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Benefit of changing the Spark Plug wires?

Another example of someone not doing routine maintenance. It makes me believe that all used cars are a terrific risk. Folks put things off (27 years for plug wires?, c’mon!) Do you thing that the oil/filter, brake fluid, tranny oil, filters, were done on time? C’mon. Scares me. I’m a real PIA about this stuff, my last daily driver got 585,000 miles without one engine issue. Anyone else have that experience? All I did was routine maintenance by the owners manual. Rocketman

Do owner’s manuals these days have a miles or time recommendation for spark plug wire replacement?

@GeorgeSanJose - manual says inspect at 60k miles or 4 years.

In 4yrs it would have only driven under 15k.

The rotors prob have about 50k - rotor happened to be after market part.

The parts are not cheap - NGK wires cost about $45 - car starts great actually. Still on original wires. So wondering?

@rocketman - what car is yours that did 585k?

My car spec ask to inspect every 60k - so the wires are running perfectly. Rotor were changed 10yrs ago ie 50k miles ago - happened to be aftermarket part.

I am very particular about preventive maintenance. Manual didn’t say change it.

I change Tranny (Honda fluid) /Brake fluid every 2 years. Also have a Excel spread sheet to mark it. Oil/filter are changed every 3k/12months.

NGK wires are $45 - so wondering about it.

“The parts are not cheap-NGK wires cost about $45 . . .”

Are you serious?

That’s a pretty good price for an NGK wire set, in my opinion

No offense intended to anybody

Re:

manual says inspect [spark plug wires] at 60k miles or 4 years.

@scioconf … I’m just an econo-box DIY’er, but that’s my experience too, either spark plug wires are not mentioned in the maintenance schedule, or there is a recommendation to inspect them at certain times/miles. I only have experience with a few cars though. The experts here see cars of all makes and models and years and various wire vendors so if in doubt better to follow their advice than mine probably.

It seems like the insulation material used in modern spark plug wires is considerably more robust than in the 60’s and 70’s. With cars of that earlier era spark plug wires were a common poor-running problem. You’d twist the wires and see cracks in the insulation, so you’d know it was time to replace. You’d have to replace the spark plug wires every 3 to 5 years usually b/c of this insulation cracking problem.

Contrast this to the insulation on my 90’s Corolla which has no visible cracking at all after 20+ years. It is common sense of course – even if the owner’s manual schedule doesn’t mention it – for a DIY’er to clean and inspect the spark plug wires at least as often as the spark plugs are changed. If there’s a question about whether the spark plug wire is causing a performance or drivability problem most shops have an o-scope they can use to visualize the spark current going to each plug. That test is quite effective at sussing out bad spark plug wires.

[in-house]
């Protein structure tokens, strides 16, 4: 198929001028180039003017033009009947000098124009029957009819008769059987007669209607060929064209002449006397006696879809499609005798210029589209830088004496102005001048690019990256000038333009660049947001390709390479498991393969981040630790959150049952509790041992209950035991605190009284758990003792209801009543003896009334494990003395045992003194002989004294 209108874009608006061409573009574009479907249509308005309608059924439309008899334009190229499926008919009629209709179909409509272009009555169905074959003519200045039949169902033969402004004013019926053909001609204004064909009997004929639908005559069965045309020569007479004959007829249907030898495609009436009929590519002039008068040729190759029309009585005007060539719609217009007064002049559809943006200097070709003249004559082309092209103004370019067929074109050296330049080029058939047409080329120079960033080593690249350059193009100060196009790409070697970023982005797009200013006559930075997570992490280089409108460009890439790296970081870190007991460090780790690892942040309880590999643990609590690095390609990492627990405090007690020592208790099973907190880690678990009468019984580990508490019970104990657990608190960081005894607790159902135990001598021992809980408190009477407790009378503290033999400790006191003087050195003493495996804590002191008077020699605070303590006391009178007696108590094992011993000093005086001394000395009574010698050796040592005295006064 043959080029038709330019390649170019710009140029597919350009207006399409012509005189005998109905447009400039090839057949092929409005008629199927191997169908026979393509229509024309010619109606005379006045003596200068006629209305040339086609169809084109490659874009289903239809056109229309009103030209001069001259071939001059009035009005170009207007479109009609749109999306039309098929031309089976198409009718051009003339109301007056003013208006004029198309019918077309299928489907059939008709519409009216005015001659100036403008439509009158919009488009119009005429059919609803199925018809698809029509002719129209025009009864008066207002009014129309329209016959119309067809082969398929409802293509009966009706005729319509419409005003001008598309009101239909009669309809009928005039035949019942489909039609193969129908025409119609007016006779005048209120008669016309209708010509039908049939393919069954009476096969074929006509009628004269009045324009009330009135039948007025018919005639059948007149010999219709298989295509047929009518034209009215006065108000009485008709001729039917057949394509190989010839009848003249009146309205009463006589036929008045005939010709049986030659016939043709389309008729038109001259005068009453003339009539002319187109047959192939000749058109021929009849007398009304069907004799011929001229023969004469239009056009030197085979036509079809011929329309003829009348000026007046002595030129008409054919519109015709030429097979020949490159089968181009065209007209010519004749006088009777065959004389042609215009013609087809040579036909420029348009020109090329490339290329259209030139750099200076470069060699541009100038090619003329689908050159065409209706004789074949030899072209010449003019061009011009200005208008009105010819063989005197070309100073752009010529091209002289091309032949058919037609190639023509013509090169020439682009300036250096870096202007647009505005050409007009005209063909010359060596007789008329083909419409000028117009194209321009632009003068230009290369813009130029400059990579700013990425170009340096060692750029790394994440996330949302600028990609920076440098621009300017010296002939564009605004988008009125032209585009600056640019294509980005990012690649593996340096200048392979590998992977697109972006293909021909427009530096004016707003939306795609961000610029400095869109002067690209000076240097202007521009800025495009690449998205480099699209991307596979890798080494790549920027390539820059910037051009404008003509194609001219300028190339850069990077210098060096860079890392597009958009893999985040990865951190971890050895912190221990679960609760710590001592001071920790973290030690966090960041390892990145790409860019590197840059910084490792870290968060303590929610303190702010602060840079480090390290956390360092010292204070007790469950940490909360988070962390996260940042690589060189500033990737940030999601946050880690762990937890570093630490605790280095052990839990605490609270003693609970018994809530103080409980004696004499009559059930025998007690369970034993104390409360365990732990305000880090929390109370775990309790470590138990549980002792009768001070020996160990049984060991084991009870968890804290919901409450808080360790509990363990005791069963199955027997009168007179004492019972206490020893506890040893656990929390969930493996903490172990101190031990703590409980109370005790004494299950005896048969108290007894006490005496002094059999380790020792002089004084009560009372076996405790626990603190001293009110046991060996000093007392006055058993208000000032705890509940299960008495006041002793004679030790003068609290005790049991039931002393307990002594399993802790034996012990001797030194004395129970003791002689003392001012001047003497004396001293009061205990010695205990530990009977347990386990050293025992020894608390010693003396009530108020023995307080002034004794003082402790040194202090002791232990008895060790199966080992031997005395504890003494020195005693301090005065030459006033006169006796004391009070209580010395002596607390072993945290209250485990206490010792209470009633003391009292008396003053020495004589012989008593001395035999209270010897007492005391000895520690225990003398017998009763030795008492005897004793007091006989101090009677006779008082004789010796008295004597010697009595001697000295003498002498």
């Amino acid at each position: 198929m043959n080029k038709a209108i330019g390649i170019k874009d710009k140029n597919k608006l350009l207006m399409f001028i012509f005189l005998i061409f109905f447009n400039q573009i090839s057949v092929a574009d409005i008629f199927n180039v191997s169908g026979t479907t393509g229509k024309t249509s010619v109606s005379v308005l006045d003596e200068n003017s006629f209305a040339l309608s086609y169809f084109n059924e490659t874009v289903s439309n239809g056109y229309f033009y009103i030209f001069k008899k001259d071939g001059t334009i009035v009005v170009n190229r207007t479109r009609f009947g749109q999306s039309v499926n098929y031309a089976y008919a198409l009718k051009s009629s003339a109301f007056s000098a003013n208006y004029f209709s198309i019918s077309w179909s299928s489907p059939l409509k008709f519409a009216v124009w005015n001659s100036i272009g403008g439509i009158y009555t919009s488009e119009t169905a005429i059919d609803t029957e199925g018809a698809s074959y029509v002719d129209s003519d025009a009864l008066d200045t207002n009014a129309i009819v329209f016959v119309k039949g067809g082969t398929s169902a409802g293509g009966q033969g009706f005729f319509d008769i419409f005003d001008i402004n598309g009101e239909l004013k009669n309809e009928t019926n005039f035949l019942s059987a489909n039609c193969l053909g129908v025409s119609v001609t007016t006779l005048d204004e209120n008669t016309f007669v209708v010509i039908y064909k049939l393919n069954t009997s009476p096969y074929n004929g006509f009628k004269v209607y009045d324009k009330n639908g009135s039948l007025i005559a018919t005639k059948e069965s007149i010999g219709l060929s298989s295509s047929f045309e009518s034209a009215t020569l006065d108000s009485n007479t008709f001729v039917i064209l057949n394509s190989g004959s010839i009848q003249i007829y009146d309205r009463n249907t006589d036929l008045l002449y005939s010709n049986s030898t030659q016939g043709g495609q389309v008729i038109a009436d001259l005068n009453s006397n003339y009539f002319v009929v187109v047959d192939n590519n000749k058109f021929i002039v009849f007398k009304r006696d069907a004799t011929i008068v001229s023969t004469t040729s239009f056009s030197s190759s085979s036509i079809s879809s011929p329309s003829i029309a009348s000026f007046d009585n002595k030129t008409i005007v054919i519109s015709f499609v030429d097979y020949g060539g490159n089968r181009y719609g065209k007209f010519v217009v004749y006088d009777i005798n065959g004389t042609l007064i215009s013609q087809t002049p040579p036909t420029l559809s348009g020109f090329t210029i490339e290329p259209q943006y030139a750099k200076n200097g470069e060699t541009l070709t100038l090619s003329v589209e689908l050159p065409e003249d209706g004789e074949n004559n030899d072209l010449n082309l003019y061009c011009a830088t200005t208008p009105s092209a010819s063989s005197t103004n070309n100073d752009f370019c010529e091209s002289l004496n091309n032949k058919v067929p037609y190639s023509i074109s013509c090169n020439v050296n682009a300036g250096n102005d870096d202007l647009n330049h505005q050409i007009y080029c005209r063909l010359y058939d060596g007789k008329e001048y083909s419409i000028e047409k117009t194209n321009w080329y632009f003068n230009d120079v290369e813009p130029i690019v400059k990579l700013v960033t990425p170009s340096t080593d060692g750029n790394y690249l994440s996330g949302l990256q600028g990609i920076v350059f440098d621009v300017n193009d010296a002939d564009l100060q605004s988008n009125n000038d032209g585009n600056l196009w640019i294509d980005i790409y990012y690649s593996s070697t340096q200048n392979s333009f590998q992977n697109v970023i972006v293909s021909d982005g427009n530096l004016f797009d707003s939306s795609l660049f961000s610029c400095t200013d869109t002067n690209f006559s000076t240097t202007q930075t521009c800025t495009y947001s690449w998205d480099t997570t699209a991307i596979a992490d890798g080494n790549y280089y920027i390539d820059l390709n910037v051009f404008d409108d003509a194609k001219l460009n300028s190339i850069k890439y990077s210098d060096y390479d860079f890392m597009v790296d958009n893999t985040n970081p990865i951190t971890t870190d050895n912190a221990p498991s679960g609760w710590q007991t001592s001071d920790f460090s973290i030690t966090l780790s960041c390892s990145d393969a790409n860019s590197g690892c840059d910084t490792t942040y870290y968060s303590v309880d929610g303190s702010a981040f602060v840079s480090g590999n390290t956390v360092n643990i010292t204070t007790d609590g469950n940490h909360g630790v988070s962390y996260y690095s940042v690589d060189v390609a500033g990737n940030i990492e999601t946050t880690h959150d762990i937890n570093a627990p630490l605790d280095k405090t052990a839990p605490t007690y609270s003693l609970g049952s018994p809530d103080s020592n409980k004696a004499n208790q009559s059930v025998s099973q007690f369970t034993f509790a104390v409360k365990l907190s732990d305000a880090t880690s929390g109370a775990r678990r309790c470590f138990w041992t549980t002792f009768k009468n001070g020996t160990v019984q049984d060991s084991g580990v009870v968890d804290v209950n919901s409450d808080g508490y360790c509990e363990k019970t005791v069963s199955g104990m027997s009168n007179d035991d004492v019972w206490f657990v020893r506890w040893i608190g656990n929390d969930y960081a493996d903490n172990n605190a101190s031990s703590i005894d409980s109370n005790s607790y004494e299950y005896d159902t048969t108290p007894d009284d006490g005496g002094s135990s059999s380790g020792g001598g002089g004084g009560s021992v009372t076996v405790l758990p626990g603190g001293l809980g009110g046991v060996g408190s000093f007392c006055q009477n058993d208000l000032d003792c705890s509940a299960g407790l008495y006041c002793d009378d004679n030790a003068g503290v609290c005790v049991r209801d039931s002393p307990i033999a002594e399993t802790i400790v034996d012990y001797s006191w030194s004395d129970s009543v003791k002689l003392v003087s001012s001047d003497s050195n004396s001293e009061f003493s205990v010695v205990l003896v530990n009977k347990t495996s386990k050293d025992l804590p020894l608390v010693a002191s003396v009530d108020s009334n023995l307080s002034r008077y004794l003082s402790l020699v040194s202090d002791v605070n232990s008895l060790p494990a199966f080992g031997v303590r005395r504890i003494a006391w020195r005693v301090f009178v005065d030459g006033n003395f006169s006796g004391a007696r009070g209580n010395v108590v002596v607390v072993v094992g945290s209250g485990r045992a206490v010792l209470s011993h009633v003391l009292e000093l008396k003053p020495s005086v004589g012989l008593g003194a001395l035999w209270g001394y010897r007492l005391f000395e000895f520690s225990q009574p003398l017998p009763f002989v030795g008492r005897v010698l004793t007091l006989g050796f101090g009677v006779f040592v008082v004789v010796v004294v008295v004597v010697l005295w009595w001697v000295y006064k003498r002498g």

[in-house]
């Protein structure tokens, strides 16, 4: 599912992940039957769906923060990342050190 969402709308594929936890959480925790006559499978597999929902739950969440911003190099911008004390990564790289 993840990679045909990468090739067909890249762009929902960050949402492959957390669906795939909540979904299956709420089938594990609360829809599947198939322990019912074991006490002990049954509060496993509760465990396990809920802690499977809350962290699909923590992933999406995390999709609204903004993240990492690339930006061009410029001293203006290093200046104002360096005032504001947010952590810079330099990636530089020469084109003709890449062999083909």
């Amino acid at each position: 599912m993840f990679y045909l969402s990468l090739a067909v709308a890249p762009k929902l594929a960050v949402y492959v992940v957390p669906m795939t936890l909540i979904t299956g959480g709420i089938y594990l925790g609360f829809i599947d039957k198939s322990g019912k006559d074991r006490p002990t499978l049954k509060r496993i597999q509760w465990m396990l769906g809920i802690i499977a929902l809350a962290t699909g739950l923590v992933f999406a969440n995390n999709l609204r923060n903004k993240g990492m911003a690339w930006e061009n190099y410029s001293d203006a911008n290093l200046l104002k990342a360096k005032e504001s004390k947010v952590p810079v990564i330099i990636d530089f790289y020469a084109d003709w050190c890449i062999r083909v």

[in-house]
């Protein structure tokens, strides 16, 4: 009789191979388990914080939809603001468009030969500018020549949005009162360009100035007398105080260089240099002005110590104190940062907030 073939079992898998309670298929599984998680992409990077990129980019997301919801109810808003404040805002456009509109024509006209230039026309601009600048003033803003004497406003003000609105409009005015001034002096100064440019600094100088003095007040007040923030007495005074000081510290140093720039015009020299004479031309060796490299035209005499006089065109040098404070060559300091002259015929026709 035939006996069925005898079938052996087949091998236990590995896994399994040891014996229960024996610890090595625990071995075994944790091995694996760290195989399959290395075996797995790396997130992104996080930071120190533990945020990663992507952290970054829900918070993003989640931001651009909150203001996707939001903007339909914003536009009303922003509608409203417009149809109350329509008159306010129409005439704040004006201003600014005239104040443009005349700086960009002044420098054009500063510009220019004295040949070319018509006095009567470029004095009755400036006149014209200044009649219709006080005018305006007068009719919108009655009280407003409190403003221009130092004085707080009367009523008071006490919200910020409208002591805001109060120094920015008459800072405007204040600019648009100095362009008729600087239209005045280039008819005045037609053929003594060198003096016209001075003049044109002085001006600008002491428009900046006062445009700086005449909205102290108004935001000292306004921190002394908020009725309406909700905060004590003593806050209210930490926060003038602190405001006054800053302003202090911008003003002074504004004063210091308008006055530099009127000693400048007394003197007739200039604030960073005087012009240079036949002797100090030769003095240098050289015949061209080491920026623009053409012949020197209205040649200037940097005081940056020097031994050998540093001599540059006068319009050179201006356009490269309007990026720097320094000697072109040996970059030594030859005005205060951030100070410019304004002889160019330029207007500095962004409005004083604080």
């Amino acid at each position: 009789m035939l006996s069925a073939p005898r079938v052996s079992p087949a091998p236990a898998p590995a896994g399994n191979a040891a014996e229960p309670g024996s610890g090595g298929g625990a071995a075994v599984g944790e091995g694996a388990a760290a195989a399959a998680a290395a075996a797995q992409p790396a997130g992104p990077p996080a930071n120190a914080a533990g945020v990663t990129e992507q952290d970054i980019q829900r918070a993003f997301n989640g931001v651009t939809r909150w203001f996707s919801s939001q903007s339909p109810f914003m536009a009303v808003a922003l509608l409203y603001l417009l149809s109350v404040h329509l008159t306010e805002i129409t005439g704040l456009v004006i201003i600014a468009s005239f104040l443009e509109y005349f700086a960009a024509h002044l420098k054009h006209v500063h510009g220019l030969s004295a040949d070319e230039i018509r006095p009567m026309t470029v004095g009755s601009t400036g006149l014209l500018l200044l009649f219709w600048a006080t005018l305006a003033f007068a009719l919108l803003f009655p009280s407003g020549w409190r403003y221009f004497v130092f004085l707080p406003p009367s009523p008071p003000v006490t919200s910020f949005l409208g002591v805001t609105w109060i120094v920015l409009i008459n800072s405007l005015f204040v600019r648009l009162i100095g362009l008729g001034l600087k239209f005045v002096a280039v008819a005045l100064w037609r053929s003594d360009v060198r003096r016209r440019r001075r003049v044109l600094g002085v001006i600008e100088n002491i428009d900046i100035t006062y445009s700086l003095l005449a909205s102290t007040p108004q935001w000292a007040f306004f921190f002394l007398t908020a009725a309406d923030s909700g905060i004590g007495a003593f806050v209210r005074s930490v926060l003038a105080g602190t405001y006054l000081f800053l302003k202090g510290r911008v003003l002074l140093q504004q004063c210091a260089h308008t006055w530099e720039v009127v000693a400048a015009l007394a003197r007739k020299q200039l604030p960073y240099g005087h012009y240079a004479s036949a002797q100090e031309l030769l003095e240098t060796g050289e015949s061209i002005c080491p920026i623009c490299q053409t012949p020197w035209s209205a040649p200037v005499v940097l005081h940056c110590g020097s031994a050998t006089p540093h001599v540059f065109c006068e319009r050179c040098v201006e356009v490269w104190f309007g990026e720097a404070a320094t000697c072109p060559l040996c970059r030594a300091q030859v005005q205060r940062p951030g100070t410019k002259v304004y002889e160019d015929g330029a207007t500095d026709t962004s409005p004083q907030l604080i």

@GeorgeSanJose - that is a great tip about checking them out. I will do so tomorrow.

BTW, what is a close to OEM for the Distributor cap? Acura doesn’t make it anymore.
I know NGK is for wires. Acura has Rotor for under $8. I will see youtube about how to DIY

What is in some sense funny is in 1999 at 90k, when I took this car for oil change to some place like Jiffy lube (i was inexperienced and I do not go there any more) the guy asked me to change these wires. Now in 2014 with 158k, it is still going. Maybe like you said it was a bad product prior to 80s.

OEM vendor for a Dist Cap? Sorry, I don’t know. I recently switched doing business with a national chain of parts stores to a local independent parts store because the national chain just wasn’t able to help with that kind of question. The staff at the local store are happy to assist with questions like that. If one staff member doesn’t know, they won’t guess, they’ll ask someone who does. So I rely on them unless an expert here has already given me vendor guidance.

If you visit a web site like Rock Auto, when you page to the list of distributor caps for your make/model/year, usually some on the list will note “OEM” or “original equipment” or “exact replacement” etc. So that’s worth doing sometimes to give you an idea which vendor is best.

RockAuto didn’t find any - OEM part # 30102-PD2-016

I just looked-up dist caps on Rock Auto for my 90’s Corolla and – the same as you found apparently – there were none in the list specified as “OEM”. Airtex Wells had one noted as “O.E. replacement” but I don’t know if that’s the same as OEM or not. I’m thinking O.E. is probably not the same as OEM.